The mainstreaming of domestic violence

As many as 700,000 Australian workers now have access to paid domestic violence leave and many more are poised to get it. This world-first workplace initiative is attracting keen interest from overseas and according to Ludo McFerran, a campaigner against family violence, Australia is being applauded for it. I have a real problem with domestic violence being treated in this manner. Surely this paid domestic violence leave is just condoning violence against women and the provision of the leave being a concession we need in order to keep the destructive institutions of the family, the workplace, and society functioning.

This first agreement on paid domestic violence leave was signed at the Surf Coast Shire Council in Torquay two years ago. More than 20 Victorian councils have agreed to the paid leave, as has the New South Wales public service and big private-sector employer Queensland Rail. Family violence leave typically allows victims flexible hours, paid days off or even having their email addresses or phone numbers changed to escape harassment.

Campaigner Phil Cleary believes his sister Vicki could have lived if a family violence agreement had been in place at her work. In 1987,Vicki was stabbed to death by her former boyfriend outside the Coburg kindergarten where she worked. Cleary told The Age that the agreements are important as they acknowledge how widespread the violence is. ”It’s sad we’ve got to factor family violence into an EBA because it’s necessary, because violence in the home afflicts women workers. I welcome it, but the cautionary tale is that we have to deal with the violence firsthand.”

In 2005, an Australian Bureau of Statistics report showed that about one in six women had experienced domestic violence from either a previous or current partner. That equated to about 1.3 million women. About one in four of those women had been sexually assaulted while more than 80 per cent had been physically assaulted.

The mainstream media reporting of the issue of domestic  violence lacks history and analysis. ‘In the 1970s feminist literature boldly addressed the need for social change,’ says Louise Armstrong, author of ‘The Great Incest Hijack’, a chapter in Radically Speaking: Feminism Reclaimed. ‘It was a vibrant force’ and a time when women protested about rape and asserted that it was ‘male violence against women’.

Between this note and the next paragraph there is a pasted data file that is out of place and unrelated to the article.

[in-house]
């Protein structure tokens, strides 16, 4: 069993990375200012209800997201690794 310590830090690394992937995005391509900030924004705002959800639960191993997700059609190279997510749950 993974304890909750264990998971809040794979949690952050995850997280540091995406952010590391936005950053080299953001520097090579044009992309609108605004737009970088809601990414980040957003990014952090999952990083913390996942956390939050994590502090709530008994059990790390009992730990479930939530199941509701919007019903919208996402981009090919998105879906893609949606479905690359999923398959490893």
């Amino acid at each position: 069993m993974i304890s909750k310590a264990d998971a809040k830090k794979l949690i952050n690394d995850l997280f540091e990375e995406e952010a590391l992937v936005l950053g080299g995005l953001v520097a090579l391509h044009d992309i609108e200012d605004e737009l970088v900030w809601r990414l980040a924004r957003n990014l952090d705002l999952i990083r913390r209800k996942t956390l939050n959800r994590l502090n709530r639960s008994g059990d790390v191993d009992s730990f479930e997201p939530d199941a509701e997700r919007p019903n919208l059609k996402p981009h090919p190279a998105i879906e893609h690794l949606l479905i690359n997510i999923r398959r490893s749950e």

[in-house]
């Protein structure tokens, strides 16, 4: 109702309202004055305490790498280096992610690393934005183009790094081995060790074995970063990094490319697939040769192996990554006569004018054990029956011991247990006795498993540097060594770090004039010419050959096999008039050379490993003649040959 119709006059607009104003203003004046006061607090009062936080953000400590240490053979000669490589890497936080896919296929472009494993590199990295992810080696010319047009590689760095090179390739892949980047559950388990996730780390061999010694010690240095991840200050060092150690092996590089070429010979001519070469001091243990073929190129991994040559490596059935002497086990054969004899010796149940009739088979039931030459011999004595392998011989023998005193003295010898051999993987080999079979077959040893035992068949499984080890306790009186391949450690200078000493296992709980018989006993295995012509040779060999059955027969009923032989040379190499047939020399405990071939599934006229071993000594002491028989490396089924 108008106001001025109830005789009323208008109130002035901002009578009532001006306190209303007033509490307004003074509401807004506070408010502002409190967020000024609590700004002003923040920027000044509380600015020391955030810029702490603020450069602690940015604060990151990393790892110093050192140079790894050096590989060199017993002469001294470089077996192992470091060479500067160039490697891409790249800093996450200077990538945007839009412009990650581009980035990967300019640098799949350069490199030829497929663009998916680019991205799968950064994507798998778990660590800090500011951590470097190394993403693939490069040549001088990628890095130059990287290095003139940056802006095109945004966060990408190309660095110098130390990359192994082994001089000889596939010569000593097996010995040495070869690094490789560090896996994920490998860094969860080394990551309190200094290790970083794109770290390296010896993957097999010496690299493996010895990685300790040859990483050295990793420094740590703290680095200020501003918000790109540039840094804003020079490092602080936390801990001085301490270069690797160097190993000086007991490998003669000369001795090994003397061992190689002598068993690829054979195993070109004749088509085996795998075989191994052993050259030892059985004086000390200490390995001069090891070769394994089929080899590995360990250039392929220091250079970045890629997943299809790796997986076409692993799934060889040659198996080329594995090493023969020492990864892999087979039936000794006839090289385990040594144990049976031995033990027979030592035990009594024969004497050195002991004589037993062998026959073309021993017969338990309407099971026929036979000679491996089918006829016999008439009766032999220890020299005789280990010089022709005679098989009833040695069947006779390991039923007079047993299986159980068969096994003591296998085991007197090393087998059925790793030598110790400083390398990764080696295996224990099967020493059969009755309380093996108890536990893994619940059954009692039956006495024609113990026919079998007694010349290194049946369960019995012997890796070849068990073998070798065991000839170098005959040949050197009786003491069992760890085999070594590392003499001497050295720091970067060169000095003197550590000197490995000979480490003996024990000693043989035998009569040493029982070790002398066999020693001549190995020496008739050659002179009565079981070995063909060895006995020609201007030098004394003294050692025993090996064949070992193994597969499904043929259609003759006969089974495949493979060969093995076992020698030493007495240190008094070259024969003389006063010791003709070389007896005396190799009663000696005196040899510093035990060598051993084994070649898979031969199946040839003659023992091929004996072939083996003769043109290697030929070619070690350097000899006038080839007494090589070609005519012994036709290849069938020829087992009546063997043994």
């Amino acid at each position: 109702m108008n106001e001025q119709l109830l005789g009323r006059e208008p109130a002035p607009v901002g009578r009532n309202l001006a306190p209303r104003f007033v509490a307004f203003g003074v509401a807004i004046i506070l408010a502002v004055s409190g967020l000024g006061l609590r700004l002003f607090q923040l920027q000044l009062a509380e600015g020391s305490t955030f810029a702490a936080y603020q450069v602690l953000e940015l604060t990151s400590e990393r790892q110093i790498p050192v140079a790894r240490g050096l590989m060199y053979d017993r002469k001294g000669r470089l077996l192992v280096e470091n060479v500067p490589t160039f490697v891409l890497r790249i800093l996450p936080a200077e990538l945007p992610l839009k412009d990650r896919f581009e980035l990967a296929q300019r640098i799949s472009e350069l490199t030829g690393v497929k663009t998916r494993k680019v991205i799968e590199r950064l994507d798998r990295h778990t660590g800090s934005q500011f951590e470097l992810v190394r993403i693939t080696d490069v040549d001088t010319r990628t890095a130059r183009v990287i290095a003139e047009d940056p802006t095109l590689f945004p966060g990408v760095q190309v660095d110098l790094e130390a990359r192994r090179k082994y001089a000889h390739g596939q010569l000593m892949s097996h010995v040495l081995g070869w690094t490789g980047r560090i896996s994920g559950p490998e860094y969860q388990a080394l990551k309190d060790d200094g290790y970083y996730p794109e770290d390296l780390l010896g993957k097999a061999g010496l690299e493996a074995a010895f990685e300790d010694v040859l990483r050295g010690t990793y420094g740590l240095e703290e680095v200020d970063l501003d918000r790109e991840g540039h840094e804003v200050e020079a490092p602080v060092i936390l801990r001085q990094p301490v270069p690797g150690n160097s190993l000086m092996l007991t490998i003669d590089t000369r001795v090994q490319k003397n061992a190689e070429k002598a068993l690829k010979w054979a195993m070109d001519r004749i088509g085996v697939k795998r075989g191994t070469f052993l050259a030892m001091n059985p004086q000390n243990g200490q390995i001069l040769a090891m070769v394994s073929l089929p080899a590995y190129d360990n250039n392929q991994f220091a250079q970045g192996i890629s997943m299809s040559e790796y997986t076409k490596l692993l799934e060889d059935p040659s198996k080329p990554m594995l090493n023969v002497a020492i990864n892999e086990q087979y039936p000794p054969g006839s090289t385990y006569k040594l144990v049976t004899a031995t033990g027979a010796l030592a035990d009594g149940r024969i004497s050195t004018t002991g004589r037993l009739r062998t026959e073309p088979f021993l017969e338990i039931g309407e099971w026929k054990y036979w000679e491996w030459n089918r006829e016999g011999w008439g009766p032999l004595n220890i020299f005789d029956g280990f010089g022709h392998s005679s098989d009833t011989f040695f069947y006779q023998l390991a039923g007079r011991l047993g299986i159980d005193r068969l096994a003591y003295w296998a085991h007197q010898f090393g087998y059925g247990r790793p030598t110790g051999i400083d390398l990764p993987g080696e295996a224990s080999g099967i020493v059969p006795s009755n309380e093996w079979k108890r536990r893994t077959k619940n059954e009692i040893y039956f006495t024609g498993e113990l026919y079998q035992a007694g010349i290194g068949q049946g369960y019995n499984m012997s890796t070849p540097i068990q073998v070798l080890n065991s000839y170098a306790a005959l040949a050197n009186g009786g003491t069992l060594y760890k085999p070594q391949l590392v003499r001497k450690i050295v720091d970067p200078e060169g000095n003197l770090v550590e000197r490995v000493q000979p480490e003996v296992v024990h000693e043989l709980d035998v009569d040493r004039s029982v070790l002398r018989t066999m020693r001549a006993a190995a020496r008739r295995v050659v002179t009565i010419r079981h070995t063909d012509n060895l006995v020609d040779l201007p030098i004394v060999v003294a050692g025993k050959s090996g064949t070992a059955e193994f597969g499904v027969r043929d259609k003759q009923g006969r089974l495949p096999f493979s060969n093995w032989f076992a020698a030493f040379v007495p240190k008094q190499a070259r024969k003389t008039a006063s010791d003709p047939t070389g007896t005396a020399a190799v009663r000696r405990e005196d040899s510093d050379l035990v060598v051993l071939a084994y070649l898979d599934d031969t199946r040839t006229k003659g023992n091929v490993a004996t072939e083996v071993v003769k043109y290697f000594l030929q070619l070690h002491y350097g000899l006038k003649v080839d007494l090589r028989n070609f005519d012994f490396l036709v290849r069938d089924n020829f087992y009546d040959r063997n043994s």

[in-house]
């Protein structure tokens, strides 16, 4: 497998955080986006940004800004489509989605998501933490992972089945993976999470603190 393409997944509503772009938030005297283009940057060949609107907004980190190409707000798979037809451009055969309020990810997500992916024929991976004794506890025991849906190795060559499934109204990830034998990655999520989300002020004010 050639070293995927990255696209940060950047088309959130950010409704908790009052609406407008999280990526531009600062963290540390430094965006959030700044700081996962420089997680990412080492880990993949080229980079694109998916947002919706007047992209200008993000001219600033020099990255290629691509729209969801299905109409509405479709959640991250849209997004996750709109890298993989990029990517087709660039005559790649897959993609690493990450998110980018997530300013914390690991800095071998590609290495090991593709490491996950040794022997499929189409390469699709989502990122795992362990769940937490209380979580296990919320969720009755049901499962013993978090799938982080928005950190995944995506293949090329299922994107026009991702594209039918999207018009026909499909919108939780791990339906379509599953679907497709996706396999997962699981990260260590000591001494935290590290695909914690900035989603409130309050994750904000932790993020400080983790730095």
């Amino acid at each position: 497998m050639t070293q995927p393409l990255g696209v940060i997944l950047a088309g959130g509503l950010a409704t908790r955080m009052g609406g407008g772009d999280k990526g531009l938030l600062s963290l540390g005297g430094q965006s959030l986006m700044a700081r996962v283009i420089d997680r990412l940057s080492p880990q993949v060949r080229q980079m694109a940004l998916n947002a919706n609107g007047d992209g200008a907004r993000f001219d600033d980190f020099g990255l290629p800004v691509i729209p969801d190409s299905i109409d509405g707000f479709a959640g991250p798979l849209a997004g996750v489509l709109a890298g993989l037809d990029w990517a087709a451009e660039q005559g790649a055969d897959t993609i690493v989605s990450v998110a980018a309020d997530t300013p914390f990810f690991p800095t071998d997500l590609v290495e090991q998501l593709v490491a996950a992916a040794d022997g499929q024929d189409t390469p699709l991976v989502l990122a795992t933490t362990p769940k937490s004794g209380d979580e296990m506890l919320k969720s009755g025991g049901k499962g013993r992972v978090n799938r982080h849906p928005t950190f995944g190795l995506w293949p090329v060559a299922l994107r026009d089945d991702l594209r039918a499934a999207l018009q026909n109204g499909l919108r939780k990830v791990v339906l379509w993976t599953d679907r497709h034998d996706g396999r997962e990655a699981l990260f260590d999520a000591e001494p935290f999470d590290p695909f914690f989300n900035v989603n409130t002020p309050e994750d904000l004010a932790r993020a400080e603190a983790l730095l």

Being a victim of incest can cause major problems such as depression, drug-addiction and dissociation, but for Armstrong it led to feminism and an understanding that incest was among  ‘the forms of male violence against women and children long-permitted through history’. However the mainstream view of incest regarded it as a mental health problem – no more than a ‘symptom of family dysfunction’ and that it’s practice should be de-criminalised. As Armstrong and others campaigned for social change and the cessation of paternal rape of children, kids were being ‘yanked from mothers’ and ordered to live with their rapists.

Patricia Hughes is the author of Enough, her personal account of surviving an abusive relationship. Hughes stayed in an abusive marital relationship but did manage to escape and establish a new life. ‘Domestic violence is complex’, she says. Domestic violence is the single most common source of injury among women between the ages of 15-44.

Writing the forward to Enough, author and psychotherapist Betty McLellan wrote:

Men’s violence against women and children in the home is the most constant and arguably the most heinous. McLellan describes this as domestic terrorism’ – Women and children in huge numbers living with terrorism in their own homes.

McLellan suggests that there’s a definite link between domestic violence and violence expressed in terrorism and war and that DV is permitted to continue ‘because it suits the purposes of those in power around the world to condone and even encourage men’s violence’.

This latest move on domestic violence – paid leave to victims is an example of the liberal approach to domestic violence and one that has been favoured by governments since the 1970s. It deals with the situation in a ‘band-aid’ way. Victims are moved to a safe place, given support and the perpetrator is advised to seek  counselling .

However a radical approach suggested by feminists researchers and activists is very different and names domestic violence as ‘a violent man abusing his partner’. It seeks to cut to the root of the problem and focusses on societal and group attitudes rather than individual behaviour.

McLellan claims any government that really wants to be rid of this violence against women would use such a radical approach and would seek  ‘to change the present masculinist culture of violence into a culture of harmony and acceptance’.

Today women are wives, partners, mothers and employees. The government supports this initiative with Workplace Relations Minister Bill Shorten commending employers that had signed up to the leave. But paid domestic violence leave will not stop the abuse and is once again a band-aid solution, designed to ensure that the whole destructive patriarchal system keeps grinding on.

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